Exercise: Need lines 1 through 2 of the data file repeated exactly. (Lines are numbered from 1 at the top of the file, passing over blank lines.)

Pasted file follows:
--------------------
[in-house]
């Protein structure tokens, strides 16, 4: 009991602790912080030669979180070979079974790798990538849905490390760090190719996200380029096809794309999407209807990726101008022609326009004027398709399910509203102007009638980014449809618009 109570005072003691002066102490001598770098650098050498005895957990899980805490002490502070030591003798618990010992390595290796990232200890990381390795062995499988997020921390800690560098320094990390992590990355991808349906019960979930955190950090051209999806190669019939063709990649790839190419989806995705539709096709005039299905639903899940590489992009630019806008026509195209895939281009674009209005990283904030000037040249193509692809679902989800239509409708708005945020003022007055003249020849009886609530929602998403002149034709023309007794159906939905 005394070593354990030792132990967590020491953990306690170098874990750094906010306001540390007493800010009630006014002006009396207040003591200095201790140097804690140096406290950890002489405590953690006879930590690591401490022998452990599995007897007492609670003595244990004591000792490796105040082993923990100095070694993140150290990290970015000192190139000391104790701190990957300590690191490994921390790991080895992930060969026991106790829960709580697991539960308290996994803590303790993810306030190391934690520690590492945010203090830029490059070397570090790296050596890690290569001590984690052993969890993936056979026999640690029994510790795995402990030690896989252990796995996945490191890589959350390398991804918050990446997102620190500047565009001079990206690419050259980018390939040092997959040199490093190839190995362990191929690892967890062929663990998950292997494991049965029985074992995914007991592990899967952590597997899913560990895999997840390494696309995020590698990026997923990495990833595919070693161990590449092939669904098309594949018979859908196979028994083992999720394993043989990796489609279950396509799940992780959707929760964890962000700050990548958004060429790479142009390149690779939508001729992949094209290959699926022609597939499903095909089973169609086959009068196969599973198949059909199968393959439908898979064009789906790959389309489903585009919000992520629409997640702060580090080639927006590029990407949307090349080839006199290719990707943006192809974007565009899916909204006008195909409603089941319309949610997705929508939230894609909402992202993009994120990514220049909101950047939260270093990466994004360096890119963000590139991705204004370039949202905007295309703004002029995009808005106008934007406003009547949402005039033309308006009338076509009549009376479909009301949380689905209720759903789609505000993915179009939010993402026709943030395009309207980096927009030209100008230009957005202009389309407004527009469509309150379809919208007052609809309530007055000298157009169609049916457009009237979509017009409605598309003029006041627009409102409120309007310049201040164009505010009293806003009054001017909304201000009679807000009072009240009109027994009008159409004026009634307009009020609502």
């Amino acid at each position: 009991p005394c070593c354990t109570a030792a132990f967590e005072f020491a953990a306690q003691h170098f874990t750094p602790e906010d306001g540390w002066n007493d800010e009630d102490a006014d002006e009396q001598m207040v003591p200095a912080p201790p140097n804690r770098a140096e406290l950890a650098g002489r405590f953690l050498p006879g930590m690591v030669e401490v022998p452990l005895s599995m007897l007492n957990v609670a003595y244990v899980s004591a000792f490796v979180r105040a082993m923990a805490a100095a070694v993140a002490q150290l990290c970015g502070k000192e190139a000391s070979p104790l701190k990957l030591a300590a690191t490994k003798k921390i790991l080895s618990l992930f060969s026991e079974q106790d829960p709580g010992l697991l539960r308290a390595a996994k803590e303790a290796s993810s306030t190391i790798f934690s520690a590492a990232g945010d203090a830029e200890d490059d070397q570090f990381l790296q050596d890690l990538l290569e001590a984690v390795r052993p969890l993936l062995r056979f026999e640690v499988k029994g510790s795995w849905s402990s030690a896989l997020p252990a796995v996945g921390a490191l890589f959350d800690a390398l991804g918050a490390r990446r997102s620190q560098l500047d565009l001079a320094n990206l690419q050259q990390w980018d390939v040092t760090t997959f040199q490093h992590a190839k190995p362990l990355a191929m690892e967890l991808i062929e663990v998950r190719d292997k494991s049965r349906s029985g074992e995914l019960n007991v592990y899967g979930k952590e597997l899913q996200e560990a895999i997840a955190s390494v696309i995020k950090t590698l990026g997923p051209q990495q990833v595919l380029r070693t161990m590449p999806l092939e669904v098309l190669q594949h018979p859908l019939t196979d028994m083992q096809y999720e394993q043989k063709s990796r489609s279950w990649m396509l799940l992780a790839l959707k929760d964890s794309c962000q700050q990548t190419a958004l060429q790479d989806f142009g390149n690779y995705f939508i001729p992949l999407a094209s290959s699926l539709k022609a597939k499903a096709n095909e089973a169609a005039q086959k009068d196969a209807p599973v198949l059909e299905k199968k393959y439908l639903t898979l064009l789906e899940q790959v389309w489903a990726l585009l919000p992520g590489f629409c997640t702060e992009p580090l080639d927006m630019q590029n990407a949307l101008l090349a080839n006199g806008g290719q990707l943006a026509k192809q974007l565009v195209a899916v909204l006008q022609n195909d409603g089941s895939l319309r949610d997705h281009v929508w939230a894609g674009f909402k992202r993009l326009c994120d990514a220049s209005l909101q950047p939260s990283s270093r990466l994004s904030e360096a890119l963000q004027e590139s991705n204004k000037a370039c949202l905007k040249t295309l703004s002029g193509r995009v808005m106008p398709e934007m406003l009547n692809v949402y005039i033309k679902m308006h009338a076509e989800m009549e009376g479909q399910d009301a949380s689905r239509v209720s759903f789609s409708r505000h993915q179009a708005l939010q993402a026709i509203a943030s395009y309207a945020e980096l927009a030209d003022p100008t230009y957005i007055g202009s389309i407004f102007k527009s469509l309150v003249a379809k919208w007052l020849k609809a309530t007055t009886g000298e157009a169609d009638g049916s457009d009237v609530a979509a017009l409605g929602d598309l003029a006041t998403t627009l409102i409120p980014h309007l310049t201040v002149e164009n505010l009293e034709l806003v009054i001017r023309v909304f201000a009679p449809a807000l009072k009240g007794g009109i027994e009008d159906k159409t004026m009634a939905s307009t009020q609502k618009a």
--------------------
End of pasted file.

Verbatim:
[in-house]
């Protein structure tokens, strides 16, 4: 009991602790912080030669979180070979079974790798990538849905490390760090190719996200380029096809794309999407209807990726101008022609326009004027398709399910509203102007009638980014449809618009 109570005072003691002066102490001598770098650098050498005895957990899980805490002490502070030591003798618990010992390595290796990232200890990381390795062995499988997020921390800690560098320094990390992590990355991808349906019960979930955190950090051209999806190669019939063709990649790839190419989806995705539709096709005039299905639903899940590489992009630019806008026509195209895939281009674009209005990283904030000037040249193509692809679902989800239509409708708005945020003022007055003249020849009886609530929602998403002149034709023309007794159906939905 005394070593354990030792132990967590020491953990306690170098874990750094906010306001540390007493800010009630006014002006009396207040003591200095201790140097804690140096406290950890002489405590953690006879930590690591401490022998452990599995007897007492609670003595244990004591000792490796105040082993923990100095070694993140150290990290970015000192190139000391104790701190990957300590690191490994921390790991080895992930060969026991106790829960709580697991539960308290996994803590303790993810306030190391934690520690590492945010203090830029490059070397570090790296050596890690290569001590984690052993969890993936056979026999640690029994510790795995402990030690896989252990796995996945490191890589959350390398991804918050990446997102620190500047565009001079990206690419050259980018390939040092997959040199490093190839190995362990191929690892967890062929663990998950292997494991049965029985074992995914007991592990899967952590597997899913560990895999997840390494696309995020590698990026997923990495990833595919070693161990590449092939669904098309594949018979859908196979028994083992999720394993043989990796489609279950396509799940992780959707929760964890962000700050990548958004060429790479142009390149690779939508001729992949094209290959699926022609597939499903095909089973169609086959009068196969599973198949059909199968393959439908898979064009789906790959389309489903585009919000992520629409997640702060580090080639927006590029990407949307090349080839006199290719990707943006192809974007565009899916909204006008195909409603089941319309949610997705929508939230894609909402992202993009994120990514220049909101950047939260270093990466994004360096890119963000590139991705204004370039949202905007295309703004002029995009808005106008934007406003009547949402005039033309308006009338076509009549009376479909009301949380689905209720759903789609505000993915179009939010993402026709943030395009309207980096927009030209100008230009957005202009389309407004527009469509309150379809919208007052609809309530007055000298157009169609049916457009009237979509017009409605598309003029006041627009409102409120309007310049201040164009505010009293806003009054001017909304201000009679807000009072009240009109027994009008159409004026009634307009009020609502």